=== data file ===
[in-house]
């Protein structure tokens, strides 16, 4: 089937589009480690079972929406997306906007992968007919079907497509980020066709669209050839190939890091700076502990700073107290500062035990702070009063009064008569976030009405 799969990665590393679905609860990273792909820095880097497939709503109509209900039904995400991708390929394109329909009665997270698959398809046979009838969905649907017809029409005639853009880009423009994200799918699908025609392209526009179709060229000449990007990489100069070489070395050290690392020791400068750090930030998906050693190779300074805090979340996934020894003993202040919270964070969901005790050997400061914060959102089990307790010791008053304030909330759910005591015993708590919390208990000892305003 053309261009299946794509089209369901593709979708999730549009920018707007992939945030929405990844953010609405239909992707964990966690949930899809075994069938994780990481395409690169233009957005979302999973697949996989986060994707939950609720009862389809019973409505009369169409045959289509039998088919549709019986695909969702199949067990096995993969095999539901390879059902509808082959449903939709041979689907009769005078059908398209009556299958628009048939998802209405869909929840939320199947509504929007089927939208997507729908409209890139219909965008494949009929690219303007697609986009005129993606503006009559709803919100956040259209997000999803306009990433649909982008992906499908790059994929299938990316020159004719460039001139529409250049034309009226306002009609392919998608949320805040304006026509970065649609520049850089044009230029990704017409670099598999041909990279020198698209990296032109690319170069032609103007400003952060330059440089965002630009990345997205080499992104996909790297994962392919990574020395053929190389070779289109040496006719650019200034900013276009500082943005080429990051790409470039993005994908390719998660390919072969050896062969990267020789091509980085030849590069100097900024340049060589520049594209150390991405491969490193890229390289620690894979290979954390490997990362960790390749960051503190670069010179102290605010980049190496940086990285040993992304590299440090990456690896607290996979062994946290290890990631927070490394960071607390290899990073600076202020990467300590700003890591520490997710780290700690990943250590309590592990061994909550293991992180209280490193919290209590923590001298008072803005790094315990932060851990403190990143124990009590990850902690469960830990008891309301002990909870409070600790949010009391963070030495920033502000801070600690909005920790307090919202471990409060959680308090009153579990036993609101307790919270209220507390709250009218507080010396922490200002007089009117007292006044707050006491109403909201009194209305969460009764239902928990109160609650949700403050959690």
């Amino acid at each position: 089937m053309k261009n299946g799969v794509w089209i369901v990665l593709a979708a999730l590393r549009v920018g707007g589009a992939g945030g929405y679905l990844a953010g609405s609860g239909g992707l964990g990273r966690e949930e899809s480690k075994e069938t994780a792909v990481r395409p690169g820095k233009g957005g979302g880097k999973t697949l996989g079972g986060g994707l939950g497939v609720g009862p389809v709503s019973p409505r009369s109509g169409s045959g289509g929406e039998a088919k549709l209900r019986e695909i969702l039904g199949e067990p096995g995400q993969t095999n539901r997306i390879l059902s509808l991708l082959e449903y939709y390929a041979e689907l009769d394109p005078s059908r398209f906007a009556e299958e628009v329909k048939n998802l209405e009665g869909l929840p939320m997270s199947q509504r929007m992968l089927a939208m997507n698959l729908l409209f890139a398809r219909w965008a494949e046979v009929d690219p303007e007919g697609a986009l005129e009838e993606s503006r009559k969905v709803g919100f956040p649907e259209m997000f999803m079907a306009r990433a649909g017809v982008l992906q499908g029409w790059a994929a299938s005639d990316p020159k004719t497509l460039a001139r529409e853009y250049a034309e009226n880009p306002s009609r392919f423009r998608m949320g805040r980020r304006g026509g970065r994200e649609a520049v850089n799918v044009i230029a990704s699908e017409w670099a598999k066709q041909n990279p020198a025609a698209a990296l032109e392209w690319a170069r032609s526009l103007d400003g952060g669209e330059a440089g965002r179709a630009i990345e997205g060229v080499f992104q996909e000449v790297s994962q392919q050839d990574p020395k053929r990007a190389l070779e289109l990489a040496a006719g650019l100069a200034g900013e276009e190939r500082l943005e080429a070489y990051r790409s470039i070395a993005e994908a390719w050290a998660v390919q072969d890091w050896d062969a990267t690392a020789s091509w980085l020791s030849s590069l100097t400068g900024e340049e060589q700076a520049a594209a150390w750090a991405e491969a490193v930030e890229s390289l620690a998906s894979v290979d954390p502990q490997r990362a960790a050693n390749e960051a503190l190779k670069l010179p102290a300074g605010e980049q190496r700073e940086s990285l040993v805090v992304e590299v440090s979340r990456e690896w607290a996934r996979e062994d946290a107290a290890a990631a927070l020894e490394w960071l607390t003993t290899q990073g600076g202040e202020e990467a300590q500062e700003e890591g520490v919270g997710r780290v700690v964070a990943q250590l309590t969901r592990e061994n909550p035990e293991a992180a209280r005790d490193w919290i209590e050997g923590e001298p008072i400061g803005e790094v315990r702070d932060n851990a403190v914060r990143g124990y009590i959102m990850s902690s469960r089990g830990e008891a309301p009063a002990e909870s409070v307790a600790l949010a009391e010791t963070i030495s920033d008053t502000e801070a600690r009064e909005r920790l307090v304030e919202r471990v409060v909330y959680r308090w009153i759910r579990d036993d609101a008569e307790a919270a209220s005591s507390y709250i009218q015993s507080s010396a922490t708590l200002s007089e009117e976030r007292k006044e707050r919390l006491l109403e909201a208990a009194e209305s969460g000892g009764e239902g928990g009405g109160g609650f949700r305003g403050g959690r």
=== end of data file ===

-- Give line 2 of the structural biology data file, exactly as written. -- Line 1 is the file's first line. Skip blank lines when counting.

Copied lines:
């Protein structure tokens, strides 16, 4: 089937589009480690079972929406997306906007992968007919079907497509980020066709669209050839190939890091700076502990700073107290500062035990702070009063009064008569976030009405 799969990665590393679905609860990273792909820095880097497939709503109509209900039904995400991708390929394109329909009665997270698959398809046979009838969905649907017809029409005639853009880009423009994200799918699908025609392209526009179709060229000449990007990489100069070489070395050290690392020791400068750090930030998906050693190779300074805090979340996934020894003993202040919270964070969901005790050997400061914060959102089990307790010791008053304030909330759910005591015993708590919390208990000892305003 053309261009299946794509089209369901593709979708999730549009920018707007992939945030929405990844953010609405239909992707964990966690949930899809075994069938994780990481395409690169233009957005979302999973697949996989986060994707939950609720009862389809019973409505009369169409045959289509039998088919549709019986695909969702199949067990096995993969095999539901390879059902509808082959449903939709041979689907009769005078059908398209009556299958628009048939998802209405869909929840939320199947509504929007089927939208997507729908409209890139219909965008494949009929690219303007697609986009005129993606503006009559709803919100956040259209997000999803306009990433649909982008992906499908790059994929299938990316020159004719460039001139529409250049034309009226306002009609392919998608949320805040304006026509970065649609520049850089044009230029990704017409670099598999041909990279020198698209990296032109690319170069032609103007400003952060330059440089965002630009990345997205080499992104996909790297994962392919990574020395053929190389070779289109040496006719650019200034900013276009500082943005080429990051790409470039993005994908390719998660390919072969050896062969990267020789091509980085030849590069100097900024340049060589520049594209150390991405491969490193890229390289620690894979290979954390490997990362960790390749960051503190670069010179102290605010980049190496940086990285040993992304590299440090990456690896607290996979062994946290290890990631927070490394960071607390290899990073600076202020990467300590700003890591520490997710780290700690990943250590309590592990061994909550293991992180209280490193919290209590923590001298008072803005790094315990932060851990403190990143124990009590990850902690469960830990008891309301002990909870409070600790949010009391963070030495920033502000801070600690909005920790307090919202471990409060959680308090009153579990036993609101307790919270209220507390709250009218507080010396922490200002007089009117007292006044707050006491109403909201009194209305969460009764239902928990109160609650949700403050959690």